After 30 years of being not only unquestionably essential but also relentlessly boring, the cloud is transforming the ERP market into a wildly disruptive source of intelligence that is beginning to harness the power of machine-learning algorithms to turn the world of traditional business upside-down.
Imagine being able to:
- eliminate 50% of all of your business processes in 3 years or less;
- reallocate resources away from low-value work and toward customer-facing growth opportunities;
- fuse demand data with procurement data to enable high-profit dynamic pricing; and ultimately
- move at the speed of your customers and prospects.
Welcome to the mad-science laboratory of Franck Cohen. Cohen is President of SAP Digital Core & Industry Solutions and a long-time player in the ERP market—and the best thing about Cohen’s lab is that it extends out to and incorporates real-life transformations happening in several thousand businesses and across every industry.
“ERP was pretty boring for 29 years but now it’s getting really exciting,” Cohen said in a recent 1:1 interview at SAP’s stunning offices atop Manhattan’s Hudson Yards.
“In the early days, cloud computing was not there, artificial intelligence was not there, machine learning was not there—but now they are here, and it’s time to build a complete new generation of best practices for business on top of those new technologies.”
Armed with a revolutionary’s mindset and close relationships with thousands of big and mid-sized corporations around the world, Cohen has become a zealot for radical approaches to business that, paradoxically, the earliest generations of SAP applications helped cement into place.
Of the many big ideas Cohen shared during our discussion, here are the two that made the biggest impact on me:
- The race to 500 machine-learning algorithms. Cohen’s passionate belief is that machine-learning algorithms will transform the business world in ways that are now almost impossible to fathom. “We’re in the middle of a global customer council meeting, and this morning I told the group that in February 2017, we had one—just one—machine-learning algorithm. Now today, we have 56—and I promised our customers that we will have more than 200 at the end of 2019, and 500 at the end of 2020. And then of course I told them where we are heading: we are using artificial intelligence to deliver the world’s first hands-free ERP: you do everything with your voice—you don’t use the keyboard anymore. And they all loved that.”
- The pace of cloud innovation must not slow down. Cohen said SAP has been pumping out quarterly releases of new cloud features with a minimum of 20% more functionality per release—and as challenging as it has been for SAP’s cloud ERP customers to absorb that into production, they shouted down Cohen’s suggestion that SAP could moderate its pace of innovation. “For them to absorb all that, and to do all the necessary testing before going into production, this represents a huge amount of effort on their part.” So when Cohen proposed that SAP moderate those enhancements to 2 releases per year, “I was so surprised because they said, ‘We love the pace of innovation, we love the challenge to get all that new functionality every quarter—so DO NOT slow down!’ And I was shocked.”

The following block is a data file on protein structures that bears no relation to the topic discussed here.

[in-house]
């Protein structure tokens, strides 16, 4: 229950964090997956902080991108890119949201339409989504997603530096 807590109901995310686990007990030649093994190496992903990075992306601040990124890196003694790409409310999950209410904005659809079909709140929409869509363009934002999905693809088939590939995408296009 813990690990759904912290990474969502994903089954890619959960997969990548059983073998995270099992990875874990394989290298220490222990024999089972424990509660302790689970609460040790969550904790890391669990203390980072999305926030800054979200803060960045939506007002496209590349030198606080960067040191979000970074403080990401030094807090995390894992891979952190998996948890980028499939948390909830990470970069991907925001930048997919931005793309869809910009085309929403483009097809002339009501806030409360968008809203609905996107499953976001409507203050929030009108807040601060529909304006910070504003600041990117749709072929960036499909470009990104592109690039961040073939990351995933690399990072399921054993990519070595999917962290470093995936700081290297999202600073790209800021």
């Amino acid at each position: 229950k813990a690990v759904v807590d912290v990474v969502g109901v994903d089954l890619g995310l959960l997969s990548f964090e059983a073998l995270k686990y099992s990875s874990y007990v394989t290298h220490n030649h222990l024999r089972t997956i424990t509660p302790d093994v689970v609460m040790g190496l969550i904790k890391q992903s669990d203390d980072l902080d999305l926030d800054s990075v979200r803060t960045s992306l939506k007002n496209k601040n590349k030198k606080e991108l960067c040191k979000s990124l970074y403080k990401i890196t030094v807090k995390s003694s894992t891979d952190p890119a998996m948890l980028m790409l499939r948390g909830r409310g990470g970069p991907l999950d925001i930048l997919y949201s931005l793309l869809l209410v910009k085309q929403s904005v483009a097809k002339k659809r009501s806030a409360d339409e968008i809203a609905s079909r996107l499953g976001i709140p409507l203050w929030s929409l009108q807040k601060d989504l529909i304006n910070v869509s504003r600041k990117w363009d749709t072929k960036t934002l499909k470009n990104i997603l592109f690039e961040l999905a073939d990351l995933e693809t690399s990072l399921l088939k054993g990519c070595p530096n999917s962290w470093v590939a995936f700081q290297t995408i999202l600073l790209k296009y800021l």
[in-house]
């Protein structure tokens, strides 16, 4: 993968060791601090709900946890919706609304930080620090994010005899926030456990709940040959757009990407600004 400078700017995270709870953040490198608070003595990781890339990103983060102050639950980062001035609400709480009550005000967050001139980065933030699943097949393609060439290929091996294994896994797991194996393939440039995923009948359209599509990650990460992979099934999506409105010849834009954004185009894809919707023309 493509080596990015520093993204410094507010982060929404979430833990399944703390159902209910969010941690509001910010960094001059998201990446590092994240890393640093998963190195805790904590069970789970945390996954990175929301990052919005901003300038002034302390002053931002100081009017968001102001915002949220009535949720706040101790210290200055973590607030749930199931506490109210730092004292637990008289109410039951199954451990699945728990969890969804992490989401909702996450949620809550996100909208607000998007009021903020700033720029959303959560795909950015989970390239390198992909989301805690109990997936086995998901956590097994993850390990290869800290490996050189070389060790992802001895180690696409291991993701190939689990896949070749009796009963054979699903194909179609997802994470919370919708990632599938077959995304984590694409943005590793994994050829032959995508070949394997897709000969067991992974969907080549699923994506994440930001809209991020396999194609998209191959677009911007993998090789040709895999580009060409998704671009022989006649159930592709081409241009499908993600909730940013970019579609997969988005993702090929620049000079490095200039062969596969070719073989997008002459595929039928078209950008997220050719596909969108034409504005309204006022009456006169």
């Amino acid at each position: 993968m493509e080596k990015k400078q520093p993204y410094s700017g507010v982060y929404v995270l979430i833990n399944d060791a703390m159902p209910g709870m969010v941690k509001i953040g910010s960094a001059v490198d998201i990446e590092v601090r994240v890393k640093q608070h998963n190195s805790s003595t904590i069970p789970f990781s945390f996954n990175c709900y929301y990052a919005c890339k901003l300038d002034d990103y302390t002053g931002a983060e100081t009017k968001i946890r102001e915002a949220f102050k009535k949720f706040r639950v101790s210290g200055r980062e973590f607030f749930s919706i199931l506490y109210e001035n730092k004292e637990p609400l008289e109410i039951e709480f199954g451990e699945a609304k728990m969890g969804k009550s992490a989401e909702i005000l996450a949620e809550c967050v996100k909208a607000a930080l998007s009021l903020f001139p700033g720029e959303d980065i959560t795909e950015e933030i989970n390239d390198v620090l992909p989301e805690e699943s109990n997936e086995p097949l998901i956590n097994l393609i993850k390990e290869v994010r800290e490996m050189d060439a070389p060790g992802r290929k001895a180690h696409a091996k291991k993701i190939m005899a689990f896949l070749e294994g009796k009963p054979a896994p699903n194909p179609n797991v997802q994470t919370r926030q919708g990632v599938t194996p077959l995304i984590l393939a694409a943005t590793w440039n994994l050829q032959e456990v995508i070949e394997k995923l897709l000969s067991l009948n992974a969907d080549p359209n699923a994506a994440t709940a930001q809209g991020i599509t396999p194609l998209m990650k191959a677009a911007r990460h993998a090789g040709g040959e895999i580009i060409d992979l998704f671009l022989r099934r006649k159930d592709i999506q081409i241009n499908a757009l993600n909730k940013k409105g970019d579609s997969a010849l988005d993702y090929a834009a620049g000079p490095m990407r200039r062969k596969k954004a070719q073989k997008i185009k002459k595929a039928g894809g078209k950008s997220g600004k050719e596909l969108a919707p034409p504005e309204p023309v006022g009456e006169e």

Those customers clearly understand that as challenging as keeping up with the quarterly releases has proven to be, it is infinitely superior to falling steadily behind their more-aggressive competitors and becoming increasingly irrelevant to their more-demanding customers.
In the context of that type of aggressive and uncompromising outlook, it feels almost normal to hear Cohen say that by 2025—just six short years from now—65% of the manual processes that make up so much of today’s endless business activity will be gone, kaput, eliminated.
“You have an engine calculating the price, the volume capabilities, and the delivery,” Cohen said in his staccato French-accented English, “and you have to plan for the production, connect with the manufacturing schedule, and procurement and so on.
“So let me ask you—from a business-process point of view, why would you have anything manual in there? The only need for manual intervention is if there are exceptions, if something is going wrong—otherwise, you have to think that all of your processes—all of them—will be fully automated,” he said, rising from his chair and pacing the room.
“So what you then need to do is connect the dots—digitally—between all of these different points with the right intelligence to make sure it’s completely fluid. But as for manual process, there is nothing for them—there is no need for them!”
And if—well, when—that end-to-end digital enterprise comes to pass, the financial impact from this new wave of machine-learning algorithms will be staggering, says Cohen.
“Simply replacing rules-based algorithms that are static with machine-learning algorithms that are learning all the time is going to create huge value.
“I’m talking billions.”
So goodbye, killer apps—and hello, killer algorithms. And be sure to lace ’em up tight, folks—looks like the Cloud Wars are going to become even more intense in 2019.
Disclosure: at the time of this writing, SAP is a client of Evans Strategic Communications.
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